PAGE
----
Why is this important? The team that manages an on-prem infrastructure may not be the same one managing the cloud infrastructure. This can then result in unnecessary costs and time spent, because different people do essentially the same job on separate cloud architectures. 

Instead, businesses should utilise a hybrid cloud platform that would allow on-prem and cloud services to work the same way in both on-prem and bare-metal public cloud instances, all while breaking down silos. 

Bare-metal compute offers businesses the opportunity for complete portability and flexibility. It provides superior economics and help teams manage and administer their multiple cloud environments through one unified, seamless IT operating environment, while keeping costs down.  

Supporting future of work 

There are several use cases for businesses to invest in a unified hybrid cloud management tool, and we have seen these come to life this year especially. 

A flexible hybrid cloud platform allows businesses to support a remote workforce while adding secure connections for employees working from home. While businesses are beginning to reopen their offices, remote work could be a potential fixture in the future workforce.

An analysis by Deloitte found that up to 47.8 million people in ASEAN could shift to working remotely over a multi-year time horizon. A hybrid cloud platform can enable organisations to support this future. 

External factors such as seasonality, like the upcoming holiday shopping season, may require some businesses to ramp up computing resources. 2020 is also known to be the year of disruption, increasing the impetus for businesses to strengthen disaster recovery and reduce downtime after a disaster. A unified hybrid cloud platform can enable businesses to spin up more capacity and shrink it when they need it, without having to reinvent these environments.

Ensuring hybrid success

There is a rule of thumb that Nutanix takes with software development. We focus on getting our product out in front of the customers, letting them try it out, gathering feedback, fixing bugs and iterating quickly to generate improvements. We also discuss directly with customers to identify their pain points and everyday challenges.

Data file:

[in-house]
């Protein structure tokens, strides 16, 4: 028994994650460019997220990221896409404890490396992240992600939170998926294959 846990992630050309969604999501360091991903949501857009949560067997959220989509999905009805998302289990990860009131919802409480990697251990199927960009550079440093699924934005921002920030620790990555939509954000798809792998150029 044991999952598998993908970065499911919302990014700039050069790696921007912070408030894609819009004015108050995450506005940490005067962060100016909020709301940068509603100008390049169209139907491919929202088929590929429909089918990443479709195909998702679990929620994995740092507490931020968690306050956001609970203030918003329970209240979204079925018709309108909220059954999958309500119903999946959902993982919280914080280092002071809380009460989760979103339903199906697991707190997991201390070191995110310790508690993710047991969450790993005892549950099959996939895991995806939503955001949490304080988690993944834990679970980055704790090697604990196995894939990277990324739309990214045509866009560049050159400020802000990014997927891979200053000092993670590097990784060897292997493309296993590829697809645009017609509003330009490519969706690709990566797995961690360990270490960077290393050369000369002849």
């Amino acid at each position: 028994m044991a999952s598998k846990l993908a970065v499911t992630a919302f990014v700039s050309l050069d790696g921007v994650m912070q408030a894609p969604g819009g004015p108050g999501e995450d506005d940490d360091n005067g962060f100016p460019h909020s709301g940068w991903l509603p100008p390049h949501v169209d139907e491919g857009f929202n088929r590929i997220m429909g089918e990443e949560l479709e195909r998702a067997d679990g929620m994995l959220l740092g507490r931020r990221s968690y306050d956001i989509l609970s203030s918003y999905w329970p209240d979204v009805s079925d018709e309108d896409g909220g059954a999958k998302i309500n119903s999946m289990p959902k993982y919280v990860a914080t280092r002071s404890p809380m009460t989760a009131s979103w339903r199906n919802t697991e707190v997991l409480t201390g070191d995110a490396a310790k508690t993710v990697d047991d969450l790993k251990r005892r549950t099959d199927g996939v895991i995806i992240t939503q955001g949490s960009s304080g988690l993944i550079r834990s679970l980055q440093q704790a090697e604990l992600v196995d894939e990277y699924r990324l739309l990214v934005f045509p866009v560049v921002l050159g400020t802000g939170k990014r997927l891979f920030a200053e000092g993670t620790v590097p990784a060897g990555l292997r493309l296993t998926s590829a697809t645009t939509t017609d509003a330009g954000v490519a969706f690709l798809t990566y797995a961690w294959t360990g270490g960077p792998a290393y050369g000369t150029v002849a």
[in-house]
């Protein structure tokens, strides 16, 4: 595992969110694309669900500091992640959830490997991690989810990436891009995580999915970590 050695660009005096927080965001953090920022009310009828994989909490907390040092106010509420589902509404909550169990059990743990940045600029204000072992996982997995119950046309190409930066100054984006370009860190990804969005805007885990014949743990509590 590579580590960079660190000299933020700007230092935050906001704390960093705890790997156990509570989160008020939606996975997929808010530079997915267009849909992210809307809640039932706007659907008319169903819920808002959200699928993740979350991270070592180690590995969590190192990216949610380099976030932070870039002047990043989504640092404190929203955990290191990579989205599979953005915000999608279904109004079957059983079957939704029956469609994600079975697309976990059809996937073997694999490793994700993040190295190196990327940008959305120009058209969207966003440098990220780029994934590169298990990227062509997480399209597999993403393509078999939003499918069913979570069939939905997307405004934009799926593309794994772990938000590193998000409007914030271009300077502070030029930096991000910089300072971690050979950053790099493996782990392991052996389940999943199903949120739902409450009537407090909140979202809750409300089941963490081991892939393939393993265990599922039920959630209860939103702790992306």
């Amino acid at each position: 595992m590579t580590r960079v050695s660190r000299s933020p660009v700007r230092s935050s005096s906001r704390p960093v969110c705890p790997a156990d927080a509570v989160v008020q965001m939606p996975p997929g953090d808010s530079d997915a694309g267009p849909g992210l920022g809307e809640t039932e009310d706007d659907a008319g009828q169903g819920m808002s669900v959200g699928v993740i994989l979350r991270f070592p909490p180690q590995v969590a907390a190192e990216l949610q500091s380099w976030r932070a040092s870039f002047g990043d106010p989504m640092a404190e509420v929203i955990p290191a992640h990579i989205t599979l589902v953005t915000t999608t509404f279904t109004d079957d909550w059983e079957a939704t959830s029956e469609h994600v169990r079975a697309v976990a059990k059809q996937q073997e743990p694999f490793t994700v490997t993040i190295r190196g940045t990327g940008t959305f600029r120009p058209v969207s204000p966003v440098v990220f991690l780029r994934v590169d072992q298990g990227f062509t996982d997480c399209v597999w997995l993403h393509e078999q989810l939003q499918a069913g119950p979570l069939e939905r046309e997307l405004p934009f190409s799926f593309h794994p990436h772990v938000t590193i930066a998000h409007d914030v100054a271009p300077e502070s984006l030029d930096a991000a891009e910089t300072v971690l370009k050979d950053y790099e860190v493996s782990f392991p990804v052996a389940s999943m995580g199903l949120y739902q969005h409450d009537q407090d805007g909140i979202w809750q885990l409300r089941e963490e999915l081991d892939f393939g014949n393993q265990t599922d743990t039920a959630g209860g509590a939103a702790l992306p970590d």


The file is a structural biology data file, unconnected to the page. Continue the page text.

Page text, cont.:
Business leaders should tap into this methodology to ensure that hybrid environments deliver the most value to the organisation’s users. 

Hybrid clouds are more than an emerging trend. It is a new set of technologies and IT operating models that is reshaping how organisations across different industries will function now and in the future. 

Contributed by Ho Chye Soon, Singapore Country Manager, Nutanix

About the author

Ho Chye Soon is the Singapore Country Manager at Nutanix, responsible for charting the company’s strategy and growing the business in Singapore. Together with his team of experts, Chye Soon is committed to helping enterprises across Singapore – a key market for Nutanix in Asia Pacific – solve the complexities of the private cloud, hybrid and multicloud world, freeing them up to focus on their business. Under his leadership, Nutanix Singapore has witnessed a 125 percent year-on-year growth in 2020 and will continue to drive true business value for customers and partners. 

A veteran in the IT industry with more than two decades of technical and management experience, Chye Soon brings extensive expertise in enterprise sales, channel and operational strategy. In addition, as a natural builder, he comes with a passion for coaching and mentoring talent.

Prior to Nutanix, Chye Soon was instrumental in establishing and growing Hewlett Packard Enterprise’s (HPE) enterprise cloud business in Singapore and APAC, where he grew the company’s footprint through new channel partnerships. Before HPE, he held several senior management roles at Dell which enabled him to develop and implement strategic activities across the region. As General Manager in 2017, he oversaw business operations, sales and business development for Dell’s commercial business in Singapore. As Sales Director, he created industry domain-focused vertical teams to better serve Dell’s customers, driving business across major industry verticals and expanding customer bases. 

Chye Soon’s first key management role was with TeleTech International, a Singapore-based supplier of radiocommunication products and services. 

He holds a Bachelors of Science from the University of Oregon.